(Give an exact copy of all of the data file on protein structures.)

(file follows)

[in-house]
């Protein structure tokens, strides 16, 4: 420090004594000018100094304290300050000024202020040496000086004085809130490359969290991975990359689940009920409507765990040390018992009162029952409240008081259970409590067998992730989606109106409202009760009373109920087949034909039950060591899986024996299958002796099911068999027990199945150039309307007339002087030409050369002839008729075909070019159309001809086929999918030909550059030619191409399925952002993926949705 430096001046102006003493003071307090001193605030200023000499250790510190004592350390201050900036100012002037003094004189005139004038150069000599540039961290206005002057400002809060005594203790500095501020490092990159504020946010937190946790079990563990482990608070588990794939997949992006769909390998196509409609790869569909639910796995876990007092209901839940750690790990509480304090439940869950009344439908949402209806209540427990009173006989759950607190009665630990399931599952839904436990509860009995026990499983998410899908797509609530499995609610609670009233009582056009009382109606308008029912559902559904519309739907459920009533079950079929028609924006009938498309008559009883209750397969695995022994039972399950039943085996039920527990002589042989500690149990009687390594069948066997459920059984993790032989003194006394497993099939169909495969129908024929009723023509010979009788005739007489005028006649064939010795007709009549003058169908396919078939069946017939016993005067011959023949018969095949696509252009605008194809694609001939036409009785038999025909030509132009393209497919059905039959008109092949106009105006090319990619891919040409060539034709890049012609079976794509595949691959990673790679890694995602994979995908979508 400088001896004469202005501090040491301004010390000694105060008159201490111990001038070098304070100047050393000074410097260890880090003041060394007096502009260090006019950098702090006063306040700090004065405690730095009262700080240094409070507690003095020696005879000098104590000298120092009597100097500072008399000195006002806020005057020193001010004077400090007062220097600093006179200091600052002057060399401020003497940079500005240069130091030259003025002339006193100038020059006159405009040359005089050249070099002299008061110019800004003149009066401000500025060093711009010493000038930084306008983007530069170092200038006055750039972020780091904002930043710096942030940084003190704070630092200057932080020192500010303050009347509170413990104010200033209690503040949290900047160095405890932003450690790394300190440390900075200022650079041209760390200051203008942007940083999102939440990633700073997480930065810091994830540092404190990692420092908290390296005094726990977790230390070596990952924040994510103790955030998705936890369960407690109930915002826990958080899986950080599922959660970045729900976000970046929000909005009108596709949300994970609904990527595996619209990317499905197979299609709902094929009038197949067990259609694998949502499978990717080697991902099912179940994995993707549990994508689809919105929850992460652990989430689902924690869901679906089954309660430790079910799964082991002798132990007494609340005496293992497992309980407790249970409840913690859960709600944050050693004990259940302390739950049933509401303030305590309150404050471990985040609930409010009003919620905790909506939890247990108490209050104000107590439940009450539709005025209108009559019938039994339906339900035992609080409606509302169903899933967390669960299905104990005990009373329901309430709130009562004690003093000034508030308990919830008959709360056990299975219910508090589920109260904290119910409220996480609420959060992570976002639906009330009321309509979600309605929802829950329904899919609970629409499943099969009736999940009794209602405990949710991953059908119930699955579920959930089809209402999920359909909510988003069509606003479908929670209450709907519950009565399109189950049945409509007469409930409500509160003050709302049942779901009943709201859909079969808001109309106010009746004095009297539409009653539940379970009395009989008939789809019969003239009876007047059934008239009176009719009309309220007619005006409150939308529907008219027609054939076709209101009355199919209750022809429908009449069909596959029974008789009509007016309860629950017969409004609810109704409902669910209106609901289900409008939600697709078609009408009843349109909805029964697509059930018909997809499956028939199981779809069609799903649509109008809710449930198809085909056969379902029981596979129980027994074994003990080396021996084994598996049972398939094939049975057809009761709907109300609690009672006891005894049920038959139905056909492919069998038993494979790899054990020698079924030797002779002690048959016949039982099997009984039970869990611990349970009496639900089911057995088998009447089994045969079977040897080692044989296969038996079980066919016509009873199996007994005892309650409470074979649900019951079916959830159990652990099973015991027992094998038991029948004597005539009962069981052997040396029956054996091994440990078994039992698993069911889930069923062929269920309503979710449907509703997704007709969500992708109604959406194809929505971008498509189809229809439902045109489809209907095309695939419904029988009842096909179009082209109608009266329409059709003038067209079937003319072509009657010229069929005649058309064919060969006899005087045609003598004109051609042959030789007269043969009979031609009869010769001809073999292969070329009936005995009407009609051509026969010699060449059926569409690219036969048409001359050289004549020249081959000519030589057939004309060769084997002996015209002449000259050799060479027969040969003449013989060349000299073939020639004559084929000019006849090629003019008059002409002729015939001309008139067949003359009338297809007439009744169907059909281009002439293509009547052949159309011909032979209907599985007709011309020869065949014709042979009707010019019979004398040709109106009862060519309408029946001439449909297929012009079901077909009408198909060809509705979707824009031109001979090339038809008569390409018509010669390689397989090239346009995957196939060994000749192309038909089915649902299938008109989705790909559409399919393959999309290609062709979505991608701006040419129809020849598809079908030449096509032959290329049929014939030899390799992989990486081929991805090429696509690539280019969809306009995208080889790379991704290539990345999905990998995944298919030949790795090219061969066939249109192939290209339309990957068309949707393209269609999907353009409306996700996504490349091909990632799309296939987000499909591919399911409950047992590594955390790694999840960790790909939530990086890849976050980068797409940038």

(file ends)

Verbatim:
[in-house]
């Protein structure tokens, strides 16, 4: 420090004594000018100094304290300050000024202020040496000086004085809130490359969290991975990359689940009920409507765990040390018992009162029952409240008081259970409590067998992730989606109106409202009760009373109920087949034909039950060591899986024996299958002796099911068999027990199945150039309307007339002087030409050369002839008729075909070019159309001809086929999918030909550059030619191409399925952002993926949705 430096001046102006003493003071307090001193605030200023000499250790510190004592350390201050900036100012002037003094004189005139004038150069000599540039961290206005002057400002809060005594203790500095501020490092990159504020946010937190946790079990563990482990608070588990794939997949992006769909390998196509409609790869569909639910796995876990007092209901839940750690790990509480304090439940869950009344439908949402209806209540427990009173006989759950607190009665630990399931599952839904436990509860009995026990499983998410899908797509609530499995609610609670009233009582056009009382109606308008029912559902559904519309739907459920009533079950079929028609924006009938498309008559009883209750397969695995022994039972399950039943085996039920527990002589042989500690149990009687390594069948066997459920059984993790032989003194006394497993099939169909495969129908024929009723023509010979009788005739007489005028006649064939010795007709009549003058169908396919078939069946017939016993005067011959023949018969095949696509252009605008194809694609001939036409009785038999025909030509132009393209497919059905039959008109092949106009105006090319990619891919040409060539034709890049012609079976794509595949691959990673790679890694995602994979995908979508 400088001896004469202005501090040491301004010390000694105060008159201490111990001038070098304070100047050393000074410097260890880090003041060394007096502009260090006019950098702090006063306040700090004065405690730095009262700080240094409070507690003095020696005879000098104590000298120092009597100097500072008399000195006002806020005057020193001010004077400090007062220097600093006179200091600052002057060399401020003497940079500005240069130091030259003025002339006193100038020059006159405009040359005089050249070099002299008061110019800004003149009066401000500025060093711009010493000038930084306008983007530069170092200038006055750039972020780091904002930043710096942030940084003190704070630092200057932080020192500010303050009347509170413990104010200033209690503040949290900047160095405890932003450690790394300190440390900075200022650079041209760390200051203008942007940083999102939440990633700073997480930065810091994830540092404190990692420092908290390296005094726990977790230390070596990952924040994510103790955030998705936890369960407690109930915002826990958080899986950080599922959660970045729900976000970046929000909005009108596709949300994970609904990527595996619209990317499905197979299609709902094929009038197949067990259609694998949502499978990717080697991902099912179940994995993707549990994508689809919105929850992460652990989430689902924690869901679906089954309660430790079910799964082991002798132990007494609340005496293992497992309980407790249970409840913690859960709600944050050693004990259940302390739950049933509401303030305590309150404050471990985040609930409010009003919620905790909506939890247990108490209050104000107590439940009450539709005025209108009559019938039994339906339900035992609080409606509302169903899933967390669960299905104990005990009373329901309430709130009562004690003093000034508030308990919830008959709360056990299975219910508090589920109260904290119910409220996480609420959060992570976002639906009330009321309509979600309605929802829950329904899919609970629409499943099969009736999940009794209602405990949710991953059908119930699955579920959930089809209402999920359909909510988003069509606003479908929670209450709907519950009565399109189950049945409509007469409930409500509160003050709302049942779901009943709201859909079969808001109309106010009746004095009297539409009653539940379970009395009989008939789809019969003239009876007047059934008239009176009719009309309220007619005006409150939308529907008219027609054939076709209101009355199919209750022809429908009449069909596959029974008789009509007016309860629950017969409004609810109704409902669910209106609901289900409008939600697709078609009408009843349109909805029964697509059930018909997809499956028939199981779809069609799903649509109008809710449930198809085909056969379902029981596979129980027994074994003990080396021996084994598996049972398939094939049975057809009761709907109300609690009672006891005894049920038959139905056909492919069998038993494979790899054990020698079924030797002779002690048959016949039982099997009984039970869990611990349970009496639900089911057995088998009447089994045969079977040897080692044989296969038996079980066919016509009873199996007994005892309650409470074979649900019951079916959830159990652990099973015991027992094998038991029948004597005539009962069981052997040396029956054996091994440990078994039992698993069911889930069923062929269920309503979710449907509703997704007709969500992708109604959406194809929505971008498509189809229809439902045109489809209907095309695939419904029988009842096909179009082209109608009266329409059709003038067209079937003319072509009657010229069929005649058309064919060969006899005087045609003598004109051609042959030789007269043969009979031609009869010769001809073999292969070329009936005995009407009609051509026969010699060449059926569409690219036969048409001359050289004549020249081959000519030589057939004309060769084997002996015209002449000259050799060479027969040969003449013989060349000299073939020639004559084929000019006849090629003019008059002409002729015939001309008139067949003359009338297809007439009744169907059909281009002439293509009547052949159309011909032979209907599985007709011309020869065949014709042979009707010019019979004398040709109106009862060519309408029946001439449909297929012009079901077909009408198909060809509705979707824009031109001979090339038809008569390409018509010669390689397989090239346009995957196939060994000749192309038909089915649902299938008109989705790909559409399919393959999309290609062709979505991608701006040419129809020849598809079908030449096509032959290329049929014939030899390799992989990486081929991805090429696509690539280019969809306009995208080889790379991704290539990345999905990998995944298919030949790795090219061969066939249109192939290209339309990957068309949707393209269609999907353009409306996700996504490349091909990632799309296939987000499909591919399911409950047992590594955390790694999840960790790909939530990086890849976050980068797409940038």